Our West Coast Adventures during 2013 travel blog

Road to Cape Flattery

Road to Cape Flattery

Road to Cape Flattery

Road to Cape Flattery

Road to Cape Flattery

Road to Cape Flattery

Road to Cape Flattery

Road to Cape Flattery

Road to Cape Flattery

Road to Cape Flattery

Road to Cape Flattery

Road to Cape Flattery

Road to Cape Flattery

Road to Cape Flattery

Road to Cape Flattery

Road to Cape Flattery

Road to Cape Flattery

Sekiu

Sekiu

Sekiu

Sekiu

Sekiu

Sekiu

Sekiu

Sekiu

Sekiu

Sekiu

Sekiu

Sekiu

Sekiu

Neah Bay

Neah Bay

Neah Bay

Neah Bay

Neah Bay

Neah Bay

Neah Bay

Neah Bay

Neah Bay

Cape Flattery

Cape Flattery

Cape Flattery

Cape Flattery

Cape Flattery - Crazy Couple

Cape Flattery - Crazy Couple

Cape Flattery - Crazy Couple

Cape Flattery - Crazy Couple

Cape Flattery - Crazy Couple

Cape Flattery

Cape Flattery

Cape Flattery

Cape Flattery

Cape Flattery

Cape Flattery

Cape Flattery

Cape Flattery

Cape Flattery

Cape Flattery

Cape Flattery

Cape Flattery

Cape Flattery

Cape Flattery

Cape Flattery

Cape Flattery - Cruise Ship - Carnival

Cape Flattery - Cruise Ship - Carnival

Cape Flattery - Cruise Ship - Holland America

Cape Flattery - Cruise Ship - Norwegian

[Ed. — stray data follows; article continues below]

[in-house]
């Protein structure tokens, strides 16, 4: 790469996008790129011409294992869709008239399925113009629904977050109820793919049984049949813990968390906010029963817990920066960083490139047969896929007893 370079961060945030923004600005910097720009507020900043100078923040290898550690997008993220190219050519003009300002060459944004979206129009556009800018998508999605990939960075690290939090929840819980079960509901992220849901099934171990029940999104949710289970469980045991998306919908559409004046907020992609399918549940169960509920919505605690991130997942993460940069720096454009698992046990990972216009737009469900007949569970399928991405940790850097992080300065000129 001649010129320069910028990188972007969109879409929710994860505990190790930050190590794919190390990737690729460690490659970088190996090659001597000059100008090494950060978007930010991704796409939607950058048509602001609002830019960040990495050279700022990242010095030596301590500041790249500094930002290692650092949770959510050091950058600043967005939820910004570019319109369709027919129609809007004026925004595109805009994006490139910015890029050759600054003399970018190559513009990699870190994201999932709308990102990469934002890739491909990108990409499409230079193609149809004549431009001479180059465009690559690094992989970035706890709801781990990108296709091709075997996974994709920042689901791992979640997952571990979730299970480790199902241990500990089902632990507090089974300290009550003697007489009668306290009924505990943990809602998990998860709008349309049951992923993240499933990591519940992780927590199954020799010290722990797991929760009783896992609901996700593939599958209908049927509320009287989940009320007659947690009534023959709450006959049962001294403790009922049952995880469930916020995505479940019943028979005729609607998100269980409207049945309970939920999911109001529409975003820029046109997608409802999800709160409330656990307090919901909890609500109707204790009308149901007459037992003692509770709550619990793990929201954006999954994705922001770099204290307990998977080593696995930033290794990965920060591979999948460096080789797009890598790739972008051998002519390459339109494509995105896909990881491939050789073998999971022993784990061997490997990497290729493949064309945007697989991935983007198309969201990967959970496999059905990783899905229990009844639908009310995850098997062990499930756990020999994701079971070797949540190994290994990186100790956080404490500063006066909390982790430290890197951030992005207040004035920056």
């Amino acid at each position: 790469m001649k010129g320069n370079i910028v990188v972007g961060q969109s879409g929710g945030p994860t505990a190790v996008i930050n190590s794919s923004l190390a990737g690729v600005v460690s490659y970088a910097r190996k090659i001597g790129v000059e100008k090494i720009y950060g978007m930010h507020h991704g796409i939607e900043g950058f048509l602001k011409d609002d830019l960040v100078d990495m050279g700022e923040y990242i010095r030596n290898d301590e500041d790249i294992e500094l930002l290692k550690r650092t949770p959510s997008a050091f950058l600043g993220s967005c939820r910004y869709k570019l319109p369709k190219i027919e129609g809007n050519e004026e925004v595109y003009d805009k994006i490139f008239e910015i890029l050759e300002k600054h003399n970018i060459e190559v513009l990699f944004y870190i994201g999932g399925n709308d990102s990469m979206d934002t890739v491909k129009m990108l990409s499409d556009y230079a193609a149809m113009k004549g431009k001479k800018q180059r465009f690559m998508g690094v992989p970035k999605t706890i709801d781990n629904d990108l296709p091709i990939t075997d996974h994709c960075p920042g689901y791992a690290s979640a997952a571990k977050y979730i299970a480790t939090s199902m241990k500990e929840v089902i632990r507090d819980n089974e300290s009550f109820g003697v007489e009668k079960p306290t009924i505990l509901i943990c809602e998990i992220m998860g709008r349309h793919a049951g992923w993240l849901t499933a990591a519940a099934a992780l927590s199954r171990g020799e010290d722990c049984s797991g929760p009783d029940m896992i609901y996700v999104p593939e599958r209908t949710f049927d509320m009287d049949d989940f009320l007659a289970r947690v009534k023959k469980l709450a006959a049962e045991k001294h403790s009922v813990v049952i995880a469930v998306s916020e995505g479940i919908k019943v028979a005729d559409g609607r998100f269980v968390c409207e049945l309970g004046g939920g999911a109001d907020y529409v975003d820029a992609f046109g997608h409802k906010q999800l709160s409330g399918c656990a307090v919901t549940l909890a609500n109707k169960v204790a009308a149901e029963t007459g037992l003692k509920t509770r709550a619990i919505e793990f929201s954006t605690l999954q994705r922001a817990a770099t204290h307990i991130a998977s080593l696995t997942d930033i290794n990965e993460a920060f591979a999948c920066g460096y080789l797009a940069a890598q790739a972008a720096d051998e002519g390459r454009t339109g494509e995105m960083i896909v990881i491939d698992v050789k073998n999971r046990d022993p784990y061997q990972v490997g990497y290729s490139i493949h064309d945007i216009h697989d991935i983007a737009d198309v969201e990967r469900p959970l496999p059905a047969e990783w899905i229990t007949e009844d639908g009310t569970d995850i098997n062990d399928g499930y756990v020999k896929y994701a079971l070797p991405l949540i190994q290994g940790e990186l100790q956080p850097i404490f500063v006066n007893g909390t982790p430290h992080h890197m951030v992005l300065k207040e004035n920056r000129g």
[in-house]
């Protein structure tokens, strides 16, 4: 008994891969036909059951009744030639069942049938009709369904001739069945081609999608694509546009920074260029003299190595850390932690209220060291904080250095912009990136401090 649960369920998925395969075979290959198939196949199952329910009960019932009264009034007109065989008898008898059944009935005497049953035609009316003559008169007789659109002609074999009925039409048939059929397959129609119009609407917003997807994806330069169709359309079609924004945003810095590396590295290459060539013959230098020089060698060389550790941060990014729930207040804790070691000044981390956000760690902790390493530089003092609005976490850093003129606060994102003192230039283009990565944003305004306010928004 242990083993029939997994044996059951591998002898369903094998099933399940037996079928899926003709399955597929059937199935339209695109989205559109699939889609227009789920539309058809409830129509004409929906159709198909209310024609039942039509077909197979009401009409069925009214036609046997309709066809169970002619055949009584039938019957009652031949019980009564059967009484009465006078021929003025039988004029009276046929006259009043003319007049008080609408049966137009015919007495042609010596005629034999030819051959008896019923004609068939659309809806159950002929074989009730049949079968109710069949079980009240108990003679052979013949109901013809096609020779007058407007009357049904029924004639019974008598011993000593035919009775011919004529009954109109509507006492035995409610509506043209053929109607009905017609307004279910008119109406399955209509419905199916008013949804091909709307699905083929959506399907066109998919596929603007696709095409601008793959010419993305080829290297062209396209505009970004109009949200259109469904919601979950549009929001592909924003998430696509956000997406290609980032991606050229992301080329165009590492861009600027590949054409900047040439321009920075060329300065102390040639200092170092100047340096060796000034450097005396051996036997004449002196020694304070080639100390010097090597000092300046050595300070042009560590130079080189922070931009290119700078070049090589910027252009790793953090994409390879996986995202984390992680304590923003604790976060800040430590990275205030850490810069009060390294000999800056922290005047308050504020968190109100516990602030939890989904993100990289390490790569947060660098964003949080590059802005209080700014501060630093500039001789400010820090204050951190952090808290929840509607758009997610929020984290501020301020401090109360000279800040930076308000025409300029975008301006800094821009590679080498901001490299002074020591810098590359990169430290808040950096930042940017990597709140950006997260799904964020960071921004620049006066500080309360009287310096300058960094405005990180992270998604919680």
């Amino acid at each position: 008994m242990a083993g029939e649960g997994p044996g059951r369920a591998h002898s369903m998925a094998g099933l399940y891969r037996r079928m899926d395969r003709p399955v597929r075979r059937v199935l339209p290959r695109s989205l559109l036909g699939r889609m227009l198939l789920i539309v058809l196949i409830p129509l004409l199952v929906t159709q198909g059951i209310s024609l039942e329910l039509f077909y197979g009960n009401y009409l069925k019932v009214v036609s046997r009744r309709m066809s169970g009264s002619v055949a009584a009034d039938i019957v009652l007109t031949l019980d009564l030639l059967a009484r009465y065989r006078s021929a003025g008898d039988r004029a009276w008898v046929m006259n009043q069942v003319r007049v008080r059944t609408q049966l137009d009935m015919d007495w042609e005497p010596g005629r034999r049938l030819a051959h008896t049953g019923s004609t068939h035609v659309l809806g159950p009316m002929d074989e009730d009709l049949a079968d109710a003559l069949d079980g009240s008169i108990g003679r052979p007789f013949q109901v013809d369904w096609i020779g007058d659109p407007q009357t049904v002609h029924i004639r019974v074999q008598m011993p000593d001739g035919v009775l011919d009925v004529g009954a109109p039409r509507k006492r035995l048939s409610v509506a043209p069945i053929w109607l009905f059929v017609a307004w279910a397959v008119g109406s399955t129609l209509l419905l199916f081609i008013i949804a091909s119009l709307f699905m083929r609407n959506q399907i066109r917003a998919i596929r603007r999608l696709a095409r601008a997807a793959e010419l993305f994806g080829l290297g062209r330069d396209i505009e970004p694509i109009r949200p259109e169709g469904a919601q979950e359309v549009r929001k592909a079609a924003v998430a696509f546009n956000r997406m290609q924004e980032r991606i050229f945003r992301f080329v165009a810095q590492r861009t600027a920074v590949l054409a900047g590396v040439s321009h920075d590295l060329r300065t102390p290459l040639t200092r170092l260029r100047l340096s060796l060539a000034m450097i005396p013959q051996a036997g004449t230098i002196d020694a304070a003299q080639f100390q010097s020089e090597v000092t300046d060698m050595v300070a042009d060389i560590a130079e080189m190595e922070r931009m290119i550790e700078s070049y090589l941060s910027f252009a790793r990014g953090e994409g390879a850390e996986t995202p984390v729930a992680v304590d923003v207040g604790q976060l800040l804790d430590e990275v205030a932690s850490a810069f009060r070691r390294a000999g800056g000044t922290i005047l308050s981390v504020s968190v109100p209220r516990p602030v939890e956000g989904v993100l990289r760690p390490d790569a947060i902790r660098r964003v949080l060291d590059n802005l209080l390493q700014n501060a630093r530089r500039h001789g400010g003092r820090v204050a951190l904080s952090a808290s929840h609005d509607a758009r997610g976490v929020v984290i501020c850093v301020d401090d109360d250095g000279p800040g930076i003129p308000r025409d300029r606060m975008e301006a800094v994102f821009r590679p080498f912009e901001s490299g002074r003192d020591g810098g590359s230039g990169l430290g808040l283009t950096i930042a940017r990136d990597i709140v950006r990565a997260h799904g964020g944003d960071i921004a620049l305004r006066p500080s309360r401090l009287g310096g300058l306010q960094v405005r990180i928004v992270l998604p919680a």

We drove to the Cape Flattery that is the most remote Northwest point in the Continental United States, we were on the Washington Scenic Byway - Hwy 112. Beautiful drive along the Strait of Juan de Fuca. We stopped in Sekiu which is an Census-designated place overlooking the west side of Clallam Bay and the Strait of Juan de Fuca. Sekiu was first settled in 1879 where a salmon cannery was attempted. Sekiu is now a small year-round fishing village and is known primarily as a summer tourist destination for fishing, kayaking, birdwatching and diving. We visited Neah Bay the entracne to Cape Flattery, this is the location of the Makah Indian reservation. The population was 865 at the 2010 census. It is primarily a fishing village that has been hit hard by the various governmental regulations and moratoriums. Archaeological research suggests that the Makah people have inhabited the area now known as Neah Bay for more than 3,800 years. In the early 17th century, a mudslide engulfed part of a Makah village near Lake Ozette. The mudslide preserved several houses and their contents in a collapsed state until the 1970s when they were excavated by Makahs and archaeologists from Washington State University. Over 55,000 artifacts were recovered, representing many activities of the Makahs, from whale and seal hunting to salmon and halibut fishing; as well as toys, games, bows and arrows. Many of these artifacts are found in their Heritage Museum. Our final stop was Cape Flattery where we had two amazing encounters, the first was a crazy couple who were taking there 14 year old Jack Russell out the the NW point, they were struggling to get their "Doggy Roadster (a carriage for dogs who can't walk long distances)" over the rocks, roots, sliced logs and the boardwalk. Now in OUR defense, all informations said the walk was along a boardwalk, what wasn't said was the boardwalk was only over the marshy parts of the 0.7 mile trail. Mike had to carry Houston or the "Doggy Roadster" on the uphill return to the car. Our second encounter was seeing all the wonderful vistas along the way and the beautiful lighthouse at the entrance to the Strait of Juan de Fuca. We also saw three cruise ships on their way to Vancouver or Seattle.



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